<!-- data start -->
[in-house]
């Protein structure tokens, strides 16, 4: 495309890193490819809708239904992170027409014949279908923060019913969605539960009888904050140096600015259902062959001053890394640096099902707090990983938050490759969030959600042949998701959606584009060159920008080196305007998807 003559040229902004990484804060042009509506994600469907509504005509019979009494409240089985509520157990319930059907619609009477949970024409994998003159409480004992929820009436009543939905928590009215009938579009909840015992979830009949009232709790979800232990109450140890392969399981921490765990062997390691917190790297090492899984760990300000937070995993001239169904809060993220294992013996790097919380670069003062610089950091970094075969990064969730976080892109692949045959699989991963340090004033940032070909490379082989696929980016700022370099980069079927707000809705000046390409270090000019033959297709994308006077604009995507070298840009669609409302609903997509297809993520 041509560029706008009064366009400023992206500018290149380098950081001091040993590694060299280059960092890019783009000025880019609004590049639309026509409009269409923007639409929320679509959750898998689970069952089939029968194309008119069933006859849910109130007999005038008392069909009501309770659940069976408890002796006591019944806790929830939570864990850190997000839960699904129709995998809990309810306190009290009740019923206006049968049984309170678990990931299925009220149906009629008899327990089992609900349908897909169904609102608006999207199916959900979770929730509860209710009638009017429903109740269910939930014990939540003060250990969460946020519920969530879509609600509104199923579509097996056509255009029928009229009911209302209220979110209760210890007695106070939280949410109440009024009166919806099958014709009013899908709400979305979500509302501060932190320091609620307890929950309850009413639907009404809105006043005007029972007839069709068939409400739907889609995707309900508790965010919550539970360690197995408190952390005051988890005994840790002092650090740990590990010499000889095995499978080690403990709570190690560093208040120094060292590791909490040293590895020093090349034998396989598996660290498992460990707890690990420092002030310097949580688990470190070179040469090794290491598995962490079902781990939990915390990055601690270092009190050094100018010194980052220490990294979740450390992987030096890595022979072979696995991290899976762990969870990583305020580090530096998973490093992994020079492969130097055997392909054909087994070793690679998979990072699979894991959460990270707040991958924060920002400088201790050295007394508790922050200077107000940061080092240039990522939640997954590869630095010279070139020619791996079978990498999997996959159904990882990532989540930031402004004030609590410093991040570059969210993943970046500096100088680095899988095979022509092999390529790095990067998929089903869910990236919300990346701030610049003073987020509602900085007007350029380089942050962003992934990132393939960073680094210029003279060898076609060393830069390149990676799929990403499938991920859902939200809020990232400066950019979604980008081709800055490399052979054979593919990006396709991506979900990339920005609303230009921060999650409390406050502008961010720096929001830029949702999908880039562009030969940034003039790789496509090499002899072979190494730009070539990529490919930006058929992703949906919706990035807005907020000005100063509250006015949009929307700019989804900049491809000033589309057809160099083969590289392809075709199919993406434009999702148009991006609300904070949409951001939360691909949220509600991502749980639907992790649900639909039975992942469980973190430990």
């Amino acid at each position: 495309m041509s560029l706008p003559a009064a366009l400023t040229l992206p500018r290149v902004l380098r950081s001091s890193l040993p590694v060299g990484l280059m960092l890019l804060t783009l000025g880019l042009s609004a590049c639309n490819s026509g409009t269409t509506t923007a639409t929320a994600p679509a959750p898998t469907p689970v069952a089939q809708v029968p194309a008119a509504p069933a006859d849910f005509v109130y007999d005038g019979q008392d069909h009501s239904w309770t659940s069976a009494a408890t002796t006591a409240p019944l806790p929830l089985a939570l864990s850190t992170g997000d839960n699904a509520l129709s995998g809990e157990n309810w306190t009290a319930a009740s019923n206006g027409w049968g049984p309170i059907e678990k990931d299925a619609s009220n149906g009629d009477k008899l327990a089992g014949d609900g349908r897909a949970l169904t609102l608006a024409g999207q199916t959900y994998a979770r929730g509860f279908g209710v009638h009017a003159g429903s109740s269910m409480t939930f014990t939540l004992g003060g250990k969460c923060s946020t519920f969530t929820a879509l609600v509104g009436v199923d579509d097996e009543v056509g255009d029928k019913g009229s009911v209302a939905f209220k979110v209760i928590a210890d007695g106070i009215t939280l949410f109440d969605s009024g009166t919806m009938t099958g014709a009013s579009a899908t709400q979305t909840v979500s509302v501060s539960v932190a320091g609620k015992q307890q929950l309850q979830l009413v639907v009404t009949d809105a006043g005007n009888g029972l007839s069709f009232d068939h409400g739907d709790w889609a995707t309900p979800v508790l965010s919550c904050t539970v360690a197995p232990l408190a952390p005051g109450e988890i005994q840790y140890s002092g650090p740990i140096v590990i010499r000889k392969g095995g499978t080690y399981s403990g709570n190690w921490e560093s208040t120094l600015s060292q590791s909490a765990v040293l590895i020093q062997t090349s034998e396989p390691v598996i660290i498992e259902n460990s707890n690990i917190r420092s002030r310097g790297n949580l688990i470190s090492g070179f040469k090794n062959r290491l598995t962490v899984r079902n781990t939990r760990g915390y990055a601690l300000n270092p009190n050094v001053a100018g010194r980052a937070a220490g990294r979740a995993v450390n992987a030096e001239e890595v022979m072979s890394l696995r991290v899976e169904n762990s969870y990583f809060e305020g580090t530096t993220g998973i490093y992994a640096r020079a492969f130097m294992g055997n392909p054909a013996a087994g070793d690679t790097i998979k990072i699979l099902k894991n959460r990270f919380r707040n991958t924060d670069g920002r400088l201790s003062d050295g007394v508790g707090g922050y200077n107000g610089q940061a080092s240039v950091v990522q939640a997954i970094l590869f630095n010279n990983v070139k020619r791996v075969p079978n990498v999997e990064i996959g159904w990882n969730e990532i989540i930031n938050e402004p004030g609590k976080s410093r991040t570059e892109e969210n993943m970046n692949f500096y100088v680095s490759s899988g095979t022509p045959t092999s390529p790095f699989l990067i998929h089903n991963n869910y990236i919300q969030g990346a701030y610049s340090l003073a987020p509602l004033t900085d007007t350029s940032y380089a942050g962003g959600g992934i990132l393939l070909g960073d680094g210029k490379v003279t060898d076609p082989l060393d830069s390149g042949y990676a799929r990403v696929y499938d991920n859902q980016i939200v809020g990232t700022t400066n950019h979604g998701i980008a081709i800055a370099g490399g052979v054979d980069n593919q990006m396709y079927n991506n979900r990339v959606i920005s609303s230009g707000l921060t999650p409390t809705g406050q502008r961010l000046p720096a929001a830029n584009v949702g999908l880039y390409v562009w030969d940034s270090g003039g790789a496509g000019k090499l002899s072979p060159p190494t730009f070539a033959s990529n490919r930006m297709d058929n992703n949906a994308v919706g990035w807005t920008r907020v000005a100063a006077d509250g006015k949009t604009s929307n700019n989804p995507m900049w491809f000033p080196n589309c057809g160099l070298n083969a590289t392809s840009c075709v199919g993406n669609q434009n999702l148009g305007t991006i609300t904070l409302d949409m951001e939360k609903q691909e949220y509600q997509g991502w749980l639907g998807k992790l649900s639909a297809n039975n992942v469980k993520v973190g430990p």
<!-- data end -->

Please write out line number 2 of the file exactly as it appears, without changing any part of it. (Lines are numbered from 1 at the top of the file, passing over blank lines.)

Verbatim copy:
């Protein structure tokens, strides 16, 4: 495309890193490819809708239904992170027409014949279908923060019913969605539960009888904050140096600015259902062959001053890394640096099902707090990983938050490759969030959600042949998701959606584009060159920008080196305007998807 003559040229902004990484804060042009509506994600469907509504005509019979009494409240089985509520157990319930059907619609009477949970024409994998003159409480004992929820009436009543939905928590009215009938579009909840015992979830009949009232709790979800232990109450140890392969399981921490765990062997390691917190790297090492899984760990300000937070995993001239169904809060993220294992013996790097919380670069003062610089950091970094075969990064969730976080892109692949045959699989991963340090004033940032070909490379082989696929980016700022370099980069079927707000809705000046390409270090000019033959297709994308006077604009995507070298840009669609409302609903997509297809993520 041509560029706008009064366009400023992206500018290149380098950081001091040993590694060299280059960092890019783009000025880019609004590049639309026509409009269409923007639409929320679509959750898998689970069952089939029968194309008119069933006859849910109130007999005038008392069909009501309770659940069976408890002796006591019944806790929830939570864990850190997000839960699904129709995998809990309810306190009290009740019923206006049968049984309170678990990931299925009220149906009629008899327990089992609900349908897909169904609102608006999207199916959900979770929730509860209710009638009017429903109740269910939930014990939540003060250990969460946020519920969530879509609600509104199923579509097996056509255009029928009229009911209302209220979110209760210890007695106070939280949410109440009024009166919806099958014709009013899908709400979305979500509302501060932190320091609620307890929950309850009413639907009404809105006043005007029972007839069709068939409400739907889609995707309900508790965010919550539970360690197995408190952390005051988890005994840790002092650090740990590990010499000889095995499978080690403990709570190690560093208040120094060292590791909490040293590895020093090349034998396989598996660290498992460990707890690990420092002030310097949580688990470190070179040469090794290491598995962490079902781990939990915390990055601690270092009190050094100018010194980052220490990294979740450390992987030096890595022979072979696995991290899976762990969870990583305020580090530096998973490093992994020079492969130097055997392909054909087994070793690679998979990072699979894991959460990270707040991958924060920002400088201790050295007394508790922050200077107000940061080092240039990522939640997954590869630095010279070139020619791996079978990498999997996959159904990882990532989540930031402004004030609590410093991040570059969210993943970046500096100088680095899988095979022509092999390529790095990067998929089903869910990236919300990346701030610049003073987020509602900085007007350029380089942050962003992934990132393939960073680094210029003279060898076609060393830069390149990676799929990403499938991920859902939200809020990232400066950019979604980008081709800055490399052979054979593919990006396709991506979900990339920005609303230009921060999650409390406050502008961010720096929001830029949702999908880039562009030969940034003039790789496509090499002899072979190494730009070539990529490919930006058929992703949906919706990035807005907020000005100063509250006015949009929307700019989804900049491809000033589309057809160099083969590289392809075709199919993406434009999702148009991006609300904070949409951001939360691909949220509600991502749980639907992790649900639909039975992942469980973190430990």